When Karin Cassidy, owner of Impact Promotional Products in Lake Elsinore, California, heard that one of her clients was climbing Mount Kilimanjaro to raise money and awareness for people living with a rare blood disorder called hemophilia, she immediately sprung into action. “My client, Wendie Chadd, and her son both live with the bleeding disorder,” says Karin. “I knew I wanted to help support them.”
Hemophilia is a rare blood disorder that prevents proper blood clotting and impacts the lives of approximately 20,000 Americans and an estimated 400,000 people worldwide. While challenging, a hemophilia diagnosis in the U.S. is manageable—but throughout the developing world, where access to treatment is scarce, it can be life-threatening. “People with hemophilia who live in Europe or the United States are able to live very normal lives because they have access to the medications and care they need,” says Wendie, who is the national director of customer service at NuFactor, a specialty blood infusion pharmacy based in Temecula, California. “But in the developing world, medications are too expensive or simply not available—and so children go without treatment and continue to die.”
Prepping for the climb
As a hemophilia mother, daughter, sister and sufferer, this journey is personal for Wendie. So when the opportunity arose to climb the highest free-standing mountain in the world to help raise money for Save One Life, an organization that supports families of people living with bleeding disorders throughout the developing world, Wendie knew she wanted to join. “Save One Life has been close to our hearts for many years,” she says. “Visiting with hemophilia families in developing countries is something I dreamt of doing since I was a little girl. It all came together beautifully.”
To prepare for their August trek, Wendie and her husband, Ric, had to pack their clothing very strategically—and that’s where Karin came in. “Wendie said they needed a moisture-wicking base layer because the hike starts in the rainforest at a low tropical elevation and continues all the way up to polar conditions,” says Karin. “They had to be very selective with what they packed, so we chose an OGIO base layer through SanMar.” Other than their hiking boots, says Wendie, the base layer was the one piece of clothing they wore every single day of their climb.
But before the Chadds began their Kilimanjaro ascent, they spent a week in Nairobi doing family visits and meeting with hospital officials and medical professionals. “You’re visiting people that have no electricity, no running water, no clean water to drink, and no doors on their homes,” says Wendie. “They don’t have anything, but yet they’re so absolutely honored to have you in their homes.”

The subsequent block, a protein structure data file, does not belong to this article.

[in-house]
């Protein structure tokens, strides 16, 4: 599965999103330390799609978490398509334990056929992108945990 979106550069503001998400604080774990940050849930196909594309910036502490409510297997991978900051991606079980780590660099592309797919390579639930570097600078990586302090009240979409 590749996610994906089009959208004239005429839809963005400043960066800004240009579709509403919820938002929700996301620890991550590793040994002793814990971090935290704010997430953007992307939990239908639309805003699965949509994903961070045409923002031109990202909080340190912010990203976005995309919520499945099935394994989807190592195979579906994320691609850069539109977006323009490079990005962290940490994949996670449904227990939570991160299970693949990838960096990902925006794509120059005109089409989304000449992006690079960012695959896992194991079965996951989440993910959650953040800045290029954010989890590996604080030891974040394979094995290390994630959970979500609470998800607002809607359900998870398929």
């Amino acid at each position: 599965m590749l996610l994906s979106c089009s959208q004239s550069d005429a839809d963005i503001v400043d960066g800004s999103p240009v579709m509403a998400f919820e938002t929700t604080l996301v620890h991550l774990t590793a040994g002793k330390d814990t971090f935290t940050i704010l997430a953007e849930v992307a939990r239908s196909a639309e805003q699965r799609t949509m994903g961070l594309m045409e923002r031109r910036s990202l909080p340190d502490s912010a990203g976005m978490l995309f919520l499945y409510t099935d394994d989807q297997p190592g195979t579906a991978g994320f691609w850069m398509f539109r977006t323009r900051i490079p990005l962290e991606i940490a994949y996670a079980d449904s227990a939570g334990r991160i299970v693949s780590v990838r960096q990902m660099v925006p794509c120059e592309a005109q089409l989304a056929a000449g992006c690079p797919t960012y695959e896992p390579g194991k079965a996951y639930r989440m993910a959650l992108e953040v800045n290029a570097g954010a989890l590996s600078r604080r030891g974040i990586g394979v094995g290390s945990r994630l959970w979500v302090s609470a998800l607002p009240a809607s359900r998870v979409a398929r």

The stories of these families are often dire: When a hemophilic child needs medical care, they can’t just hop in a car and drive to a nearby hospital. Often, their journey involves costly public transportation and many hours to get to a hospital that may not even have the medication needed to stop their bleeding. That’s where Save One Life comes in. “Anyone can sponsor a child for $35 a month, and approximately $33 of it goes to the beneficiary,” says Wendie. “They’re able to utilize that money for medical fees, transportation to and from the hospital, education, electricity or other out-of-pocket costs that the family may incur caring for their affected child.”
Making the ascent
Wendie says it was the inspiration from meeting these families that carried her forward on the climb up the 19,341-foot Kilimanjaro. “Climbing Kilimanjaro was one of the most difficult things I’ve ever done—both physically and mentally—but it was also the most rewarding,” says Wendie, who was the only female in her group to summit. “When I was exhausted and had been on the trail for 12 or 16 hours, it was the reminder of the people we were climbing in honor of that kept me moving forward even when my entire body wanted to stop.”
Thanks to generous donations from family, friends, and the hemophilia community, the Chadds raised nearly $15,000, all of which went directly to Save One Life. “It was very humbling and very fulfilling,” says Wendie. “The whole thing was amazing.”
It’s thanks to community support from people like Karin that Wendie was able to worry less about logistics and focus her efforts on raising much-needed funds for Save One Life. For Karin, supporting the cause was an easy choice. “We never stand alone in what we’re doing,” she says. “Whatever we can do to help our community is going to help us as well, and we all become that much stronger and more successful. Our customers are our friends, so it’s personal for us.”
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